Since 2006, debtors filing for bankruptcy protection have been subject to random audits. As part of the reforms of the Bankruptcy Abuse and Prevention Consumer Protection Act of 2005 (BAPCPA), Congress required random audits to verify the accuracy and completeness of debtors’ bankruptcy filings. 28 USC 586(f). The targets are randomly selected and average approximately one out of every 250 cases in each judicial district. Debtors with unusually high income and expenses may be subject to greater frequency of audits.
If you are selected for an audit, you will be notified by the Trustee early in the proceedings and likely before the 341 meeting of the creditors. The audit will be conducted by an independent firm selected by the U.S. Trustee Program. Documents requested in an audit can vary but will likely include six (6) months of pay stubs and bank account statements, last two (2) federal tax returns and any property settlement documentation. See Audit Standards. A good tip is to make sure the debtor has documentation for all items listed in the petition and schedules to the extent documentation is possible. Debtors will typically have twenty-one (21) days to provide the audit firm with the requested documents. Delay or failure to cooperate with the auditors can result in the denial of a discharge. 11 USC 727(d)(4). If a material misstatement is uncovered, the auditor will contact the debtor or debtor’s attorney for an explanation. In that event it is critical to provide an immediate written explanation for the misstatement. Once the audit is complete, an audit report will be filed with the Court. If the auditors find material misstatements which cannot be explained, the bankruptcy Trustee is authorized to take appropriate civil action or refer the matter to the U.S. Attorney for a criminal investigation.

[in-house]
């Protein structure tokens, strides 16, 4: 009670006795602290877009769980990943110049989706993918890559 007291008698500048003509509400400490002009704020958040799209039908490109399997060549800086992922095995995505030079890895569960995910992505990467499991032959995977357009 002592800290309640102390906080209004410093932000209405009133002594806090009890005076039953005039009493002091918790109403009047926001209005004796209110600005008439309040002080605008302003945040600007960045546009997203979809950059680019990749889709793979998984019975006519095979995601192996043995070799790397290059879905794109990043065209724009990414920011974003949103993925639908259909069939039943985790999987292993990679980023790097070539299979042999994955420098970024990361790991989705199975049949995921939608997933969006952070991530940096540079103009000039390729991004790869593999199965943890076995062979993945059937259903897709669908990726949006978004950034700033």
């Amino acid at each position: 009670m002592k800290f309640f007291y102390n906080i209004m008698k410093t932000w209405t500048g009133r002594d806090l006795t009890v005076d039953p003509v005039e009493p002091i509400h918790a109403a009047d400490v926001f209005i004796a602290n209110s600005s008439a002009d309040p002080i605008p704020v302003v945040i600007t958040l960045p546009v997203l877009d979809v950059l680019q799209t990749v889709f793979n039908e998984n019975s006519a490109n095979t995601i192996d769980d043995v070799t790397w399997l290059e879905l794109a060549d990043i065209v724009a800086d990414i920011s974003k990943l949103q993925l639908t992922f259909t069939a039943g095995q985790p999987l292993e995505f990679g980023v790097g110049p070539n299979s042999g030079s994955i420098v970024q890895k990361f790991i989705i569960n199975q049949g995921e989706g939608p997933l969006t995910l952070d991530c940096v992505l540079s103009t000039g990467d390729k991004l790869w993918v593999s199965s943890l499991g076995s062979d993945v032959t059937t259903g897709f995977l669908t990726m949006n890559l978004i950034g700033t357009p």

There are no tricks to avoiding the random bankruptcy audit. Consequently it is important to review the bankruptcy petition and schedules carefully before filing with the Court.